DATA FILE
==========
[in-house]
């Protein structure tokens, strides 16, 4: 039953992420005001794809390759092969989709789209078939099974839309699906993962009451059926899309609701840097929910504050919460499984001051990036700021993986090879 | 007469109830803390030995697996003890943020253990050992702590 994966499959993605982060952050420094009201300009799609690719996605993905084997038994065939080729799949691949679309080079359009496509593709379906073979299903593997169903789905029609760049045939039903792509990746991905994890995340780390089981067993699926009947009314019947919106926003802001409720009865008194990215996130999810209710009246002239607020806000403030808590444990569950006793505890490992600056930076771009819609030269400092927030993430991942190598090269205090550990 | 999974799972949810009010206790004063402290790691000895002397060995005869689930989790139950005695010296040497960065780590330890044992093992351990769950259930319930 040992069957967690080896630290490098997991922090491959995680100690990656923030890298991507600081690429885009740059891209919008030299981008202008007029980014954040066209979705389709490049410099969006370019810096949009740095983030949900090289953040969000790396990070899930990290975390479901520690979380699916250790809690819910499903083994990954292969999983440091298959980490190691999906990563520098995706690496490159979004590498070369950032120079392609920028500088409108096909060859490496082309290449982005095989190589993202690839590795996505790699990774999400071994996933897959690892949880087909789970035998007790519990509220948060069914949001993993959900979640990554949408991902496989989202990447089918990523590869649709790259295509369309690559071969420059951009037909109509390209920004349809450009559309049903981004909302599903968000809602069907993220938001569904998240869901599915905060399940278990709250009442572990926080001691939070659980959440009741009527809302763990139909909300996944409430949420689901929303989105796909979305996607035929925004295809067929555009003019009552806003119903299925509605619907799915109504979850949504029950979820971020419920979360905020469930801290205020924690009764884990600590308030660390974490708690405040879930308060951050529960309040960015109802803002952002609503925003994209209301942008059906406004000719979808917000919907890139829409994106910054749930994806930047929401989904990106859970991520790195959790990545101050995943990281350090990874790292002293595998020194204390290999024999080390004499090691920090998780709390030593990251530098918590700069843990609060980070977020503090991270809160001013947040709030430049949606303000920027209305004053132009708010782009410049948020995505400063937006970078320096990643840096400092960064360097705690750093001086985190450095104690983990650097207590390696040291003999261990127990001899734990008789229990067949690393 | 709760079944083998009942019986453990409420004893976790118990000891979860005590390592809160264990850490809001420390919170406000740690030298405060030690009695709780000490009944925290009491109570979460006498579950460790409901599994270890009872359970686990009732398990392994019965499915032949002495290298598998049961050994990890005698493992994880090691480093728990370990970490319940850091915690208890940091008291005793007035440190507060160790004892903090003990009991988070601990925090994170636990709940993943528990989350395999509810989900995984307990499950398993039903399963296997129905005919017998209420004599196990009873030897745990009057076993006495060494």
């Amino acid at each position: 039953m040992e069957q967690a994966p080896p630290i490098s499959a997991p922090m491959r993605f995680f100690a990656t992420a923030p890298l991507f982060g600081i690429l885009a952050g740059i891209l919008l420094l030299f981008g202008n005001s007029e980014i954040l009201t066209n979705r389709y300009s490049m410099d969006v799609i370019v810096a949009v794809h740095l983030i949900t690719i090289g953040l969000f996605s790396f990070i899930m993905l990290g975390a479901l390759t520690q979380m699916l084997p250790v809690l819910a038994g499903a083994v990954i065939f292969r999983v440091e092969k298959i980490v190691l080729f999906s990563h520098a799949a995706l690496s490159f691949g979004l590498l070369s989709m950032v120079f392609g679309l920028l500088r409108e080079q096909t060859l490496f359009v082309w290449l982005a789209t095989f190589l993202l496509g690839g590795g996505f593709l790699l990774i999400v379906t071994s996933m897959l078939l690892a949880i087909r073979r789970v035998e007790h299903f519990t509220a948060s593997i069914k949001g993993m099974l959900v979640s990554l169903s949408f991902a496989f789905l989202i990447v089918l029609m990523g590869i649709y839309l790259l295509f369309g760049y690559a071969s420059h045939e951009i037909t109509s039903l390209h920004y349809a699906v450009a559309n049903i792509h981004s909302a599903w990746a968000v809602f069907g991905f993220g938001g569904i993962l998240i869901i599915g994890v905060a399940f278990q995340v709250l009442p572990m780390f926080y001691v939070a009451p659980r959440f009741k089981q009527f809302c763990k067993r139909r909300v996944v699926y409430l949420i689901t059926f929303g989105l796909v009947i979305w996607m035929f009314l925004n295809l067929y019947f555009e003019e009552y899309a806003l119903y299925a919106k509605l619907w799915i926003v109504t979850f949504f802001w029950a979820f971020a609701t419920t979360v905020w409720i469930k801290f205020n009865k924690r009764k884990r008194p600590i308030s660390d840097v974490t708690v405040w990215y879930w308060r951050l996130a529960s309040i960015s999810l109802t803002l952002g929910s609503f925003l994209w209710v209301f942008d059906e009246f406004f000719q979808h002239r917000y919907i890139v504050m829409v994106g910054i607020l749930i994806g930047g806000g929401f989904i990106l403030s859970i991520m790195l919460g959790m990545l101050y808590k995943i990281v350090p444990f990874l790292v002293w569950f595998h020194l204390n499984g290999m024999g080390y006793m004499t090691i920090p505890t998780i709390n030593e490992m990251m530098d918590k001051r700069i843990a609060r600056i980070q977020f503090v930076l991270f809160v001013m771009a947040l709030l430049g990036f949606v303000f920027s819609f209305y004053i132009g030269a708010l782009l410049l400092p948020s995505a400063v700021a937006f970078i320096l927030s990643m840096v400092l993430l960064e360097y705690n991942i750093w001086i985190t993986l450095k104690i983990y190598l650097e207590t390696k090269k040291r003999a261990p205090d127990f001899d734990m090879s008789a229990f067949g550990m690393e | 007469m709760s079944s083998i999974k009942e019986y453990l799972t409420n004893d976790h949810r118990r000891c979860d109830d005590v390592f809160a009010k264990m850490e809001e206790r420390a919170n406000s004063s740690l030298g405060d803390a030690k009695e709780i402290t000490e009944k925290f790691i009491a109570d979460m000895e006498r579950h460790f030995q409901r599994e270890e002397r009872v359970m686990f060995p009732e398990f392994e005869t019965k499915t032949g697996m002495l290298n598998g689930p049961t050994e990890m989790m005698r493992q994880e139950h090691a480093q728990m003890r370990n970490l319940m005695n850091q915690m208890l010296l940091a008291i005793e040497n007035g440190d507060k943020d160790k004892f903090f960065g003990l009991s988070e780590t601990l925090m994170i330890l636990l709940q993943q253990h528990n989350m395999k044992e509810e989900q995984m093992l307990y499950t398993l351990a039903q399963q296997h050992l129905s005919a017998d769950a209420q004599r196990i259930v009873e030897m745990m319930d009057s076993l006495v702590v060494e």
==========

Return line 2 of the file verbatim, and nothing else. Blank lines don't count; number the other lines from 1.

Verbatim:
């Protein structure tokens, strides 16, 4: 039953992420005001794809390759092969989709789209078939099974839309699906993962009451059926899309609701840097929910504050919460499984001051990036700021993986090879 | 007469109830803390030995697996003890943020253990050992702590 994966499959993605982060952050420094009201300009799609690719996605993905084997038994065939080729799949691949679309080079359009496509593709379906073979299903593997169903789905029609760049045939039903792509990746991905994890995340780390089981067993699926009947009314019947919106926003802001409720009865008194990215996130999810209710009246002239607020806000403030808590444990569950006793505890490992600056930076771009819609030269400092927030993430991942190598090269205090550990 | 999974799972949810009010206790004063402290790691000895002397060995005869689930989790139950005695010296040497960065780590330890044992093992351990769950259930319930 040992069957967690080896630290490098997991922090491959995680100690990656923030890298991507600081690429885009740059891209919008030299981008202008007029980014954040066209979705389709490049410099969006370019810096949009740095983030949900090289953040969000790396990070899930990290975390479901520690979380699916250790809690819910499903083994990954292969999983440091298959980490190691999906990563520098995706690496490159979004590498070369950032120079392609920028500088409108096909060859490496082309290449982005095989190589993202690839590795996505790699990774999400071994996933897959690892949880087909789970035998007790519990509220948060069914949001993993959900979640990554949408991902496989989202990447089918990523590869649709790259295509369309690559071969420059951009037909109509390209920004349809450009559309049903981004909302599903968000809602069907993220938001569904998240869901599915905060399940278990709250009442572990926080001691939070659980959440009741009527809302763990139909909300996944409430949420689901929303989105796909979305996607035929925004295809067929555009003019009552806003119903299925509605619907799915109504979850949504029950979820971020419920979360905020469930801290205020924690009764884990600590308030660390974490708690405040879930308060951050529960309040960015109802803002952002609503925003994209209301942008059906406004000719979808917000919907890139829409994106910054749930994806930047929401989904990106859970991520790195959790990545101050995943990281350090990874790292002293595998020194204390290999024999080390004499090691920090998780709390030593990251530098918590700069843990609060980070977020503090991270809160001013947040709030430049949606303000920027209305004053132009708010782009410049948020995505400063937006970078320096990643840096400092960064360097705690750093001086985190450095104690983990650097207590390696040291003999261990127990001899734990008789229990067949690393 | 709760079944083998009942019986453990409420004893976790118990000891979860005590390592809160264990850490809001420390919170406000740690030298405060030690009695709780000490009944925290009491109570979460006498579950460790409901599994270890009872359970686990009732398990392994019965499915032949002495290298598998049961050994990890005698493992994880090691480093728990370990970490319940850091915690208890940091008291005793007035440190507060160790004892903090003990009991988070601990925090994170636990709940993943528990989350395999509810989900995984307990499950398993039903399963296997129905005919017998209420004599196990009873030897745990009057076993006495060494």